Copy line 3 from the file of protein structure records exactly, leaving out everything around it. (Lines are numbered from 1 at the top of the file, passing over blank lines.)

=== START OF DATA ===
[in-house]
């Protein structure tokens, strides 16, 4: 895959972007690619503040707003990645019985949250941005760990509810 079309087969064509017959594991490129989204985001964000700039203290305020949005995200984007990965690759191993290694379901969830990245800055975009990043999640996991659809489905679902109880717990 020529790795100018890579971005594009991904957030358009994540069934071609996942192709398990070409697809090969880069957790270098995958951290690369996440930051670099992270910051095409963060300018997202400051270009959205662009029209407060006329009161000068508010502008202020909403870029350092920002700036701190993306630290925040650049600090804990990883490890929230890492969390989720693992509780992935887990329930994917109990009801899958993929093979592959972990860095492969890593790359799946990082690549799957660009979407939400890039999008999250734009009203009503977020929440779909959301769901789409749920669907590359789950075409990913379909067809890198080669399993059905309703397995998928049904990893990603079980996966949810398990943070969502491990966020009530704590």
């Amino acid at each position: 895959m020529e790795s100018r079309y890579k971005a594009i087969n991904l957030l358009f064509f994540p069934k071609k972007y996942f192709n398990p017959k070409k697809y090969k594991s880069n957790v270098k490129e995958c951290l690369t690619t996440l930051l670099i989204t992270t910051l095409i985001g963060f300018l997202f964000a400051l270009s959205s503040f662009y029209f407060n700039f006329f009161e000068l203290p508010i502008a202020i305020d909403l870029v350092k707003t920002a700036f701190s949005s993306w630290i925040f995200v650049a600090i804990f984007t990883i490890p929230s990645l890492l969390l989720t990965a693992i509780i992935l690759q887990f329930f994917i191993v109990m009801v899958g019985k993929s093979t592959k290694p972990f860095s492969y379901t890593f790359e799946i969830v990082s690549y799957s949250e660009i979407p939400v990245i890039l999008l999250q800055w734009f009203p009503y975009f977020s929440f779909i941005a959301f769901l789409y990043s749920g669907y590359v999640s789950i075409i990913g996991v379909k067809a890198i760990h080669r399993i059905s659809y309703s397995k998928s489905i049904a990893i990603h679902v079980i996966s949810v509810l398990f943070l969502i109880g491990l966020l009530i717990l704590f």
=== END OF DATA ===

């Amino acid at each position: 895959m020529e790795s100018r079309y890579k971005a594009i087969n991904l957030l358009f064509f994540p069934k071609k972007y996942f192709n398990p017959k070409k697809y090969k594991s880069n957790v270098k490129e995958c951290l690369t690619t996440l930051l670099i989204t992270t910051l095409i985001g963060f300018l997202f964000a400051l270009s959205s503040f662009y029209f407060n700039f006329f009161e000068l203290p508010i502008a202020i305020d909403l870029v350092k707003t920002a700036f701190s949005s993306w630290i925040f995200v650049a600090i804990f984007t990883i490890p929230s990645l890492l969390l989720t990965a693992i509780i992935l690759q887990f329930f994917i191993v109990m009801v899958g019985k993929s093979t592959k290694p972990f860095s492969y379901t890593f790359e799946i969830v990082s690549y799957s949250e660009i979407p939400v990245i890039l999008l999250q800055w734009f009203p009503y975009f977020s929440f779909i941005a959301f769901l789409y990043s749920g669907y590359v999640s789950i075409i990913g996991v379909k067809a890198i760990h080669r399993i059905s659809y309703s397995k998928s489905i049904a990893i990603h679902v079980i996966s949810v509810l398990f943070l969502i109880g491990l966020l009530i717990l704590f």